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Lapo Elkann by Anthony Jenkins

Anthony Jenkins/The Globe and Mail/Anthony Jenkins/The Globe and Mail

Two amazing things about Lapo Elkann are his arms and his apartment. I was treated to a tour of both.

Let's start with the apartment. Since Lapo (as he is known in Italy) is the Fiat heir and grandson of the late Gianni Agnelli, Italy's greatest industrialist and – sorry Silvio Berlusconi – lover of women and other beautiful objects, I was expecting to be received in a baroque palace.

I found myself instead in front of a rather drab apartment block on the southern edge of Milan's historic centre, re-reading my directions from Alessia Margiotta, his PR lady and handler: "Go straight ahead to the end of the courtyard and find the door with the 'Love' symbol."

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There it was, four big chrome letters stacked in a square. Out bounded 34-year-old Lapo, not dressed as a wealthy prince, but a fashionable slob, with a blue V-neck T-shirt, dark pin-stripe pants and lace-less black brogues. So this was the guy described by Vanity Fair as one of the world's best-dressed men.

But the apartment! I felt like I had entered a wild, chaotic fusion of FAO Schwartz, Michael Jackson's Neverland Ranch and a SoHo modern art gallery.

A partial list of the contents of the main rooms: A projector in the form of Star Wars' R2D2; a chandelier made from the exhaust pipes of a Ferrari; endless Warhols; parts of Fiat 500s turned into furniture and lamps; a wall divider made of the carbon-kevlar sails of Gianni Agnelli's yacht "Stealth"; a surfboard; several fake, life-size palm trees; a black carbon-fibre dining table; toys of all kinds, from dinosaurs to superheroes; model boats so big that they could fit a child; the helmet of Italian world champion motorcycle racer Valentino Rossi; mirrored paintings by Michelangelo Pistoletto, provocative prints from Wayne Maser, photographer of Madonna and other stars; and Wayne Maser himself, in the flesh, as if he were part of Lapo's collection.

"My apartment is not serious," he says, "though it makes you feel seriously at home." Indeed. I felt like a kid in a playground.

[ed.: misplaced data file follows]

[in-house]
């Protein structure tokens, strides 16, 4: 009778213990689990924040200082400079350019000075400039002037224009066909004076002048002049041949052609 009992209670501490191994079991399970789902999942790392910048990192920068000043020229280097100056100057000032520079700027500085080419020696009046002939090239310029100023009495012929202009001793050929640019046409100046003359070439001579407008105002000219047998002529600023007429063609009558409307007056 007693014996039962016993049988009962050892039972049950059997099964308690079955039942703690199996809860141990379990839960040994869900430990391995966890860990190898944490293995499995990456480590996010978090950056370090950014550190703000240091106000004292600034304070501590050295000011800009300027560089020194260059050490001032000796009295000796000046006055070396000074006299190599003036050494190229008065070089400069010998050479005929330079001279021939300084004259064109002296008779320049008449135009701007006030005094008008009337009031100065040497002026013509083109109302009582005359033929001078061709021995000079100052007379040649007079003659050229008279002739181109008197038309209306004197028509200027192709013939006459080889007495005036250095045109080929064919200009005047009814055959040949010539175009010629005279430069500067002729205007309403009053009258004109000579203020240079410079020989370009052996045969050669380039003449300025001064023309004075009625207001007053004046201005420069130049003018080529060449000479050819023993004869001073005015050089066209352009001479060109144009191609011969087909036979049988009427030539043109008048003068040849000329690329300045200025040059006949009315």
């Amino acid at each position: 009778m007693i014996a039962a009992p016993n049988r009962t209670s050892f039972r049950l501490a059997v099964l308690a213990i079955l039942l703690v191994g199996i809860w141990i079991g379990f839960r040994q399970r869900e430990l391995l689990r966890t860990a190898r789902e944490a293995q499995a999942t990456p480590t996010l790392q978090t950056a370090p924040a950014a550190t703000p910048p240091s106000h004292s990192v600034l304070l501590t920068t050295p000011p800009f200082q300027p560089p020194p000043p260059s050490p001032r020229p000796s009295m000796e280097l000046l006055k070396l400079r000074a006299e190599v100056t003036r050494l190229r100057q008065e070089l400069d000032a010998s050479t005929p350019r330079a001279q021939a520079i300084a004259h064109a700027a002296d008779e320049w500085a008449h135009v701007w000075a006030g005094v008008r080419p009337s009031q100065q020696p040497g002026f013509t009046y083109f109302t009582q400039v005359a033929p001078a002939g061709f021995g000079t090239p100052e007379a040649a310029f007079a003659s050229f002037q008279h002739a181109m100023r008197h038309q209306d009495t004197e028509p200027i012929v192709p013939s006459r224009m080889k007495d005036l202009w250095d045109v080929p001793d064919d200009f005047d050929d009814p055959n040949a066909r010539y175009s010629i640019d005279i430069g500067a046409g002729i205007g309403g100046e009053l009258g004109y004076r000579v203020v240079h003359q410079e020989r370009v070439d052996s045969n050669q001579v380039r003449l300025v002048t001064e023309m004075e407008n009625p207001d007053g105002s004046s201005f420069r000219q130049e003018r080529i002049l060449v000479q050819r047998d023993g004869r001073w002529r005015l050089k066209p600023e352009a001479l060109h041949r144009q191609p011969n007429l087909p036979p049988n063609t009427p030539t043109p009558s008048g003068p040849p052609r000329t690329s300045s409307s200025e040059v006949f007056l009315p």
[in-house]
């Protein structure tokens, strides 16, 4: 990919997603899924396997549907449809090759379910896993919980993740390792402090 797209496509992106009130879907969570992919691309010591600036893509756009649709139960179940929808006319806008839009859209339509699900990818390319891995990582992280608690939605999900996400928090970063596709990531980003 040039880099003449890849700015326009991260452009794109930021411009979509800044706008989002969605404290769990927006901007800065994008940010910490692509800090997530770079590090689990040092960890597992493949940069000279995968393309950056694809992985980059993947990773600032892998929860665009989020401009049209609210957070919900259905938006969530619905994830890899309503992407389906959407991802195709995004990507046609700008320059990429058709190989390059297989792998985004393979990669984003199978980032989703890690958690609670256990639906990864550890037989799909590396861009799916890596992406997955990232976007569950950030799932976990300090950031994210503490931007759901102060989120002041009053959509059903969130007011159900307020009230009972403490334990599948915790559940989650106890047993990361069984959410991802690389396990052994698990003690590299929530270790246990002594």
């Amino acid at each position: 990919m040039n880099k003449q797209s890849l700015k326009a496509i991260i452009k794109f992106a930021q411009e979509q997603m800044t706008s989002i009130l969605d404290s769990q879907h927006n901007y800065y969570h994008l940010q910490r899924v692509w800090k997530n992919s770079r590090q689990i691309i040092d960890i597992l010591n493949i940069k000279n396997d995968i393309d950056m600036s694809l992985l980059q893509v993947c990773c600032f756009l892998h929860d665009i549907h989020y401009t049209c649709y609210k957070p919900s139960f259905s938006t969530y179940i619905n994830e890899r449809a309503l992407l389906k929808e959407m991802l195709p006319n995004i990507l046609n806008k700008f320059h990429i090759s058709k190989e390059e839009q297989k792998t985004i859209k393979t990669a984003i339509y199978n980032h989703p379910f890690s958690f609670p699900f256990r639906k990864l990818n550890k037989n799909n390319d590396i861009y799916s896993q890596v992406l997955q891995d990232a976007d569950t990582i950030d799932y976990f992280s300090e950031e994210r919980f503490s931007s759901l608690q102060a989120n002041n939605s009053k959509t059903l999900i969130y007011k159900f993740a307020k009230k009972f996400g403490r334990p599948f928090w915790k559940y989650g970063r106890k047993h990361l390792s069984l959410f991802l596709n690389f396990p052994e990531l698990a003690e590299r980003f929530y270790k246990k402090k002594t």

Lapo's elaborately decorated arms don't seem out of place in the clutter. They are a rain forest of bluish-green tattoos and tell the story of his passions and impulses.

Etched onto his skin are a palm tree; "Juventus," the name of Turin's Agnelli-controlled soccer team; "Outsider;" the fast-forward symbol from a computer keyboard; a star of David; "Independent," the name of his design company and comeback vehicle, Italia Independent, and "BB," which may be the initials of Brigitte Bardot or a former girlfriend – he is unclear.

Lapo, unlike his low-profile older brother John Elkann, who is chairman of Fiat, the Italian auto giant that controls Chrysler, and the Agnelli family holding company Exor, is an extrovert and a motor mouth (in five languages – English, French, Italian, Brazilian Portuguese and Spanish). He seems happy to expose his "private" life, his flaws and his roller-coaster emotional state. He is well-liked by Italians and Italian reporters, because he is unvarnished, warm and open about the events that smeared another dark spot on the darkly romantic, and occasionally tragic, life of the family often described as Italy's Kennedys.

It was late 2005 and Lapo, then working in the marketing department of Fiat, under Canadian-Italian CEO Sergio Marchionne, hit rock bottom. Paramedics found him unconscious in the Turin apartment of a transsexual prostitute. The victim of a near lethal cocaine-heroin overdose, he was gone to the world for three days and by the time he revived, he had become a media sensation on both sides of the Atlantic, the subject of endless stories about the glamorous, debauched and wistful life of Italy's fallen prince.

He has kind words for Mr. Marchionne, who, he says, did as much as anyone to get him through his ordeal. "I had problems that could have made me lose my life, which I nearly did," he says. "Sergio had been close. Even though some people don't see him as human, he was the most human of all."

We sit down for lunch at the carbon-fibre table. The menu, served up by his housekeeper Armando is simple, healthy and delicious Italian fare: bufalo mozzarella, prosciutto crudo so delicate that it melted in my mouth, carrot and arugula salads, pachino tomatoes from Sicily, thin strips of fried chicken, exquisite home-made ice cream packed in glass jars, Fiat-branded chocolates.

Between courses, Lapo lights up Marlboro cigarettes. He says he has cleaned up his act and that smoking is his last vice. An acupuncturist in Florence is trying to cure him of the habit.

Lapo is an odd ethnic and religious mix: "I am Jewish, Italian, American, Catholic," he says, but stresses that he feels mostly Italian: "I love Italy and I say I am from Italy wherever I go."